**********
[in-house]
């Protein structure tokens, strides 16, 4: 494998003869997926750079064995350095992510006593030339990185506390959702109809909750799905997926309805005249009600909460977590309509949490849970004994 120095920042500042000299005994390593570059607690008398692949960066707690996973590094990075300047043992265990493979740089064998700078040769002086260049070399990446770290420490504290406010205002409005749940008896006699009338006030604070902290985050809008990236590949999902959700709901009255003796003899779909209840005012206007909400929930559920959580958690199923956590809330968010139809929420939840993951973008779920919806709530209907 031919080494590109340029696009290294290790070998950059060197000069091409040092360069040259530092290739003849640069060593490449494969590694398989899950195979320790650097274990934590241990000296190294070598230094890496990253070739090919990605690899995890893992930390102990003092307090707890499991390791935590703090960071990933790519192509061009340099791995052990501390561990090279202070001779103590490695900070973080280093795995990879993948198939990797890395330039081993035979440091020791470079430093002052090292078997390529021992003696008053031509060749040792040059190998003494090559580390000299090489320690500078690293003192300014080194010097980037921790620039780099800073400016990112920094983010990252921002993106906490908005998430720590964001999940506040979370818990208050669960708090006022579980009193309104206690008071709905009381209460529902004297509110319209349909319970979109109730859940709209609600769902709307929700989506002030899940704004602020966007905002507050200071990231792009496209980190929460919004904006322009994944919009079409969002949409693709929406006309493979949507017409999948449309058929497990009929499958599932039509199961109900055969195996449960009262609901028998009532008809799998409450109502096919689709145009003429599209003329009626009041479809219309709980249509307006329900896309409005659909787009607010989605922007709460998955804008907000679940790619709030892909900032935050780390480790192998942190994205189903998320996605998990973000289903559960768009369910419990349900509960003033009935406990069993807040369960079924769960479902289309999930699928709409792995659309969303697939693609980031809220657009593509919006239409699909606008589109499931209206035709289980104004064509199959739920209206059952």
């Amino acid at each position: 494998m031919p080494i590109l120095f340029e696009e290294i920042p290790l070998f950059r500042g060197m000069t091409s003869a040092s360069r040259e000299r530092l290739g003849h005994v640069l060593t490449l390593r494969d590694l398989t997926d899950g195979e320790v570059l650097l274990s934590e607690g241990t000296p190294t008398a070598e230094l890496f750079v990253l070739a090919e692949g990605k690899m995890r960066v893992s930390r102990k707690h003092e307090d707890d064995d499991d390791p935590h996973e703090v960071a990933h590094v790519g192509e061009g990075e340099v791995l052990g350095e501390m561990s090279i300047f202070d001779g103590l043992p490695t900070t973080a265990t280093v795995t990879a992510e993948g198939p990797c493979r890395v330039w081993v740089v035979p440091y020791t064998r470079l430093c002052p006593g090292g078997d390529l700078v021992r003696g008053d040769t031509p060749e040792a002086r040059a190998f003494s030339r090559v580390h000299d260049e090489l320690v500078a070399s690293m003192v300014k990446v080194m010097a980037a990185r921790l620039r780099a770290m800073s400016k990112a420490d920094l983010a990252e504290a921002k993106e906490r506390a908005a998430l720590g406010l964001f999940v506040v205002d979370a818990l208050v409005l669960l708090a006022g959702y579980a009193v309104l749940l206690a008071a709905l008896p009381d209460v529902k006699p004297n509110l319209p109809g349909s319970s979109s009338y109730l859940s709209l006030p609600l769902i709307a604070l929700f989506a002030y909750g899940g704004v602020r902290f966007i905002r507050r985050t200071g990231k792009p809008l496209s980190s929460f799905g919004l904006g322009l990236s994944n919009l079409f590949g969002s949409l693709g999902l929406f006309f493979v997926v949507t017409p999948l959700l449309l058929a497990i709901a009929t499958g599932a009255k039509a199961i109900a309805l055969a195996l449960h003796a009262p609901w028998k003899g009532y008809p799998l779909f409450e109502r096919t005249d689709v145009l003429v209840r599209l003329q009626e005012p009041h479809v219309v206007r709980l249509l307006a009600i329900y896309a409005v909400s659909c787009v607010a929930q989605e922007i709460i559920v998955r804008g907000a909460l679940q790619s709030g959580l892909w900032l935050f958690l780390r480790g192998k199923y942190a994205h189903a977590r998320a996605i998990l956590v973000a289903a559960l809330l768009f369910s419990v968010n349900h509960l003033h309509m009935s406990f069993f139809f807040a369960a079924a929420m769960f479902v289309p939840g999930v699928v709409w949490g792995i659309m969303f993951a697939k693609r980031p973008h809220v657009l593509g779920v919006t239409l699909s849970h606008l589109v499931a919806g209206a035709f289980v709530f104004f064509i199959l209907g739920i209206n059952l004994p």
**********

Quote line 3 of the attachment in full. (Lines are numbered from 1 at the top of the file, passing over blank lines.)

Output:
């Amino acid at each position: 494998m031919p080494i590109l120095f340029e696009e290294i920042p290790l070998f950059r500042g060197m000069t091409s003869a040092s360069r040259e000299r530092l290739g003849h005994v640069l060593t490449l390593r494969d590694l398989t997926d899950g195979e320790v570059l650097l274990s934590e607690g241990t000296p190294t008398a070598e230094l890496f750079v990253l070739a090919e692949g990605k690899m995890r960066v893992s930390r102990k707690h003092e307090d707890d064995d499991d390791p935590h996973e703090v960071a990933h590094v790519g192509e061009g990075e340099v791995l052990g350095e501390m561990s090279i300047f202070d001779g103590l043992p490695t900070t973080a265990t280093v795995t990879a992510e993948g198939p990797c493979r890395v330039w081993v740089v035979p440091y020791t064998r470079l430093c002052p006593g090292g078997d390529l700078v021992r003696g008053d040769t031509p060749e040792a002086r040059a190998f003494s030339r090559v580390h000299d260049e090489l320690v500078a070399s690293m003192v300014k990446v080194m010097a980037a990185r921790l620039r780099a770290m800073s400016k990112a420490d920094l983010a990252e504290a921002k993106e906490r506390a908005a998430l720590g406010l964001f999940v506040v205002d979370a818990l208050v409005l669960l708090a006022g959702y579980a009193v309104l749940l206690a008071a709905l008896p009381d209460v529902k006699p004297n509110l319209p109809g349909s319970s979109s009338y109730l859940s709209l006030p609600l769902i709307a604070l929700f989506a002030y909750g899940g704004v602020r902290f966007i905002r507050r985050t200071g990231k792009p809008l496209s980190s929460f799905g919004l904006g322009l990236s994944n919009l079409f590949g969002s949409l693709g999902l929406f006309f493979v997926v949507t017409p999948l959700l449309l058929a497990i709901a009929t499958g599932a009255k039509a199961i109900a309805l055969a195996l449960h003796a009262p609901w028998k003899g009532y008809p799998l779909f409450e109502r096919t005249d689709v145009l003429v209840r599209l003329q009626e005012p009041h479809v219309v206007r709980l249509l307006a009600i329900y896309a409005v909400s659909c787009v607010a929930q989605e922007i709460i559920v998955r804008g907000a909460l679940q790619s709030g959580l892909w900032l935050f958690l780390r480790g192998k199923y942190a994205h189903a977590r998320a996605i998990l956590v973000a289903a559960l809330l768009f369910s419990v968010n349900h509960l003033h309509m009935s406990f069993f139809f807040a369960a079924a929420m769960f479902v289309p939840g999930v699928v709409w949490g792995i659309m969303f993951a697939k693609r980031p973008h809220v657009l593509g779920v919006t239409l699909s849970h606008l589109v499931a919806g209206a035709f289980v709530f104004f064509i199959l209907g739920i209206n059952l004994p």